Best Bites & Brews of the Year

8


Where we wandered and what we loved

 

Brickoven Brewpub

“While oxygen and water are critical to sustaining human life, pizza and beer might be considered to be more compliant, easily dancing to the beat of their own respective drummers, choosing to merge at will or go home alone. …My beer-snob tentacles are tingling, though. Yes, whatever is lodged inside that wood-fire oven does smell heavenly, but I’m really here for the beer.” – Matthew Sedmock (Jan. 2016)

 

Urban Eats

“There’s an ultimate satisfaction when someone really appreciates and wants more of what you’ve created, it’s reaffirming to say the least. We have such awesome customers, many of them are friends now.” – Elizabeth Tyran, co-owner, in Front of the House/Back of the House (Aug. 2016) [Elizabeth Tyran and Jason Scala are playful partners in and out of the business at Urban Eats in downtown Akron. Photo by Ilenia Pezzaniti]

 

The Front Porch Cafe

“When I moved to Akron, alone, almost two years ago, the time when I was the most lonely was when I cooked dinner. For me, food is connective tissue, it brings together families, cultures, countries, and in the case of the Front Porch: Akron, comprised of so many amazing people, the place I have been seamlessly welcomed into, the community I have grown to love and call my own. From the moment I walked into The Front Porch, I felt welcome.” — Holly Brown, The Wanderer (May 2016)

 

Rubber City Brew Fest

“A lot of drinkers here seemed to be on a mission, and I soon found out why. Not only was all the free merchandise disappearing quickly, some beers were too. …My favorite thing about the RCBF is that all the breweries in attendance are located in Ohio. I’m a big advocate of supporting local businesses, especially when it involves catching a buzz.” – Emily Anderson, Lady Beer Drinker (April 2016)

 

Angel Falls

“The original recipe came from my aunt Kathy. I loved her nut bread as a kid, so I got her recipe. I can be incredibly nontraditional, especially when making food. [I’m] not sure how long it took to get from my aunt’s recipe to me blowing it up to what it is now with the chocolate chips and spices — maybe a 10-year-plus experiment recipe-forming process — a lot of trial and error.” — Brian Meeker to Lia Pietrolungo (Aug. 2016)

 

The Tasting Room at Hoppin’ Frog

“The stuffed peppers literally tasted like pizza without the crust. With spicy peppers stuffed to almost the point of explosion with sausage, beef and bacon, it was all the makings of a great meat lovers. When topped with the spicy marinara and parmesan sauce, it stuck the landing.” Holly Brown, The Wanderer (March 2016)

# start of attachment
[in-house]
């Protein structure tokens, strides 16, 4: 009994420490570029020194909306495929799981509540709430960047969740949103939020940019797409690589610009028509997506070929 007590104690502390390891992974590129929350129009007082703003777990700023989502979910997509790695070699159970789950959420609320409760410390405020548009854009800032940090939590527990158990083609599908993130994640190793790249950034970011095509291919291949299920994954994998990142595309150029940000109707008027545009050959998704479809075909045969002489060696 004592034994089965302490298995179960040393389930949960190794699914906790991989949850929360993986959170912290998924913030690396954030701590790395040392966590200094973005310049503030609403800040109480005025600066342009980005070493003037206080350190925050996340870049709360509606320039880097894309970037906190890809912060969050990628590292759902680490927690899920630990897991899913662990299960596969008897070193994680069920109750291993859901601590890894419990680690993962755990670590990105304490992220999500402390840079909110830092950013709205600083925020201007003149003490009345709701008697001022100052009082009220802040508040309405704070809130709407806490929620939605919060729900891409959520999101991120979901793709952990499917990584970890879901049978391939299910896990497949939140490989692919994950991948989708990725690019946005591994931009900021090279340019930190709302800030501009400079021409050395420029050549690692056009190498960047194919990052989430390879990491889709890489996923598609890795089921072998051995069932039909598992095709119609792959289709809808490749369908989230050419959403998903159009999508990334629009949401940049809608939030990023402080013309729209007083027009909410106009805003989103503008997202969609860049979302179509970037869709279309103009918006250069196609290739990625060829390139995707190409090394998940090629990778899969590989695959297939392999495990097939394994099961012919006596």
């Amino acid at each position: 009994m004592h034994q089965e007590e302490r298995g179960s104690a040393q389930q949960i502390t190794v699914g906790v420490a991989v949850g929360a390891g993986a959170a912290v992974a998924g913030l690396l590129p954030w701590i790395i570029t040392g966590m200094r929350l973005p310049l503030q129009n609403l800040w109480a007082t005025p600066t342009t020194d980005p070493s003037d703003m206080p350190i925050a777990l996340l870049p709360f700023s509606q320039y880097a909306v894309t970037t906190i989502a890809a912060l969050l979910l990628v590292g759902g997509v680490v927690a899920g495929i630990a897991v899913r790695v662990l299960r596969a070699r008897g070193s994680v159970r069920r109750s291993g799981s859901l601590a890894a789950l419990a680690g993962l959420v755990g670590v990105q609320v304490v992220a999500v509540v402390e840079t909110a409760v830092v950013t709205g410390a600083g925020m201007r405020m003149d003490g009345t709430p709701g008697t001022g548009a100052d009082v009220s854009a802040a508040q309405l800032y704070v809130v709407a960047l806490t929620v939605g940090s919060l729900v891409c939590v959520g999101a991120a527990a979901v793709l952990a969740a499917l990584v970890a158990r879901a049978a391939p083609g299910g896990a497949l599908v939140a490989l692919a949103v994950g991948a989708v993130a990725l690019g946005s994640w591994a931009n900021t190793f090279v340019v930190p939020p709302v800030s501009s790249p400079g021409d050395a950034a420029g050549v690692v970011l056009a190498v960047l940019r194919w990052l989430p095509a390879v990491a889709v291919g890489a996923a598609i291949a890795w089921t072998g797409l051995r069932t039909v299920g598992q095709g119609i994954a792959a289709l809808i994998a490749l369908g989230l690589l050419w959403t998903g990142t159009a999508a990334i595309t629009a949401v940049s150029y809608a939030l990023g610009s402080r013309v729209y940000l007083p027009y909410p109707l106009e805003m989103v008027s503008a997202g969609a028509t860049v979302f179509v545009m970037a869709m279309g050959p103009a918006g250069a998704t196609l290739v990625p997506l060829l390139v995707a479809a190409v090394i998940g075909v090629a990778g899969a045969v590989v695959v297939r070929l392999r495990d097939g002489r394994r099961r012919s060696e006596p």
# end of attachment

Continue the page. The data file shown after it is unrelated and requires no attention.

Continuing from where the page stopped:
D.B.A. & Speakeasy

“I actually still remember the first food related job I had in the kitchen. …I was asked to portion sour cream. 2-oz portioning spoon, plastic ramekin and a lid. Seems simple right? I think I got more sour cream on the prep table than in the cups, but over the course of two 5-pound containers, I had effectively found a method that worked better, and by the last 30 or so cups I was running very efficiently. …Now here I am, 15 years later, still learning every day. One sour cream cup at a time.” — Ernest Cornelius, chef de cuisine for D.B.A. & Speakeasy [DBA Chef Ernest Cornelius holds a plate of butter poached shrimp, heirloom carrots, sweet curry and ginger. Featured photo by Ilenia Pezzaniti]

 

Your Pizza Shop (Highland Square)

“The cheese pizza was browned and shimmering. After opening the box we were ready to demolish this pizza. The cheese itself had an amount of grease that was to be expected. The sauce was simple and didn’t overpower the flavor of the cheese. The crust was golden brown, crisp on the outside, but a little dry on the inside. If this cheese pizza were to fight The Meatless Gourmet, it would be over in minutes.” – The Akron Pizza Task Force (April 2016)

 

Odes to Chip-Chop Ham


“Skyway has a chip chop ham sandwich. They fry it up in BBQ sauce and serve it on a bun that has been toasted and buttered. Pretty frakin’ good when I was a kid.” – Becca Leidy

“I thought it was disgusting but my parents loved it. When they moved to Texas in the 80’s, my mom tried to get some from the butcher at their local grocery and was shocked to discover it was a real regional thing. The term “chip-chop” is the food equivalent of Devil Strip.” – Kriss Pip Kovach

“My husband just said ‘chip what??’, LMAO. We’ve been married 11 years and I have never spoken of that dark part of my childhood.” – Amanda Fretz Sterling

“It’s an Akron delicacy. Prepared correctly, the fat in the ham melts, and it becomes more tender than the best pulled pork. We serve it in two different styles at the Snakron Cottage at Lock 3, along with many other nostalgic Akron Foods.” – Charly Murphy, owner of Stray Dog

8 recommended
comments icon 0 comments
0 notes
8 views
bookmark icon

Write a comment...

Your email address will not be published. Required fields are marked *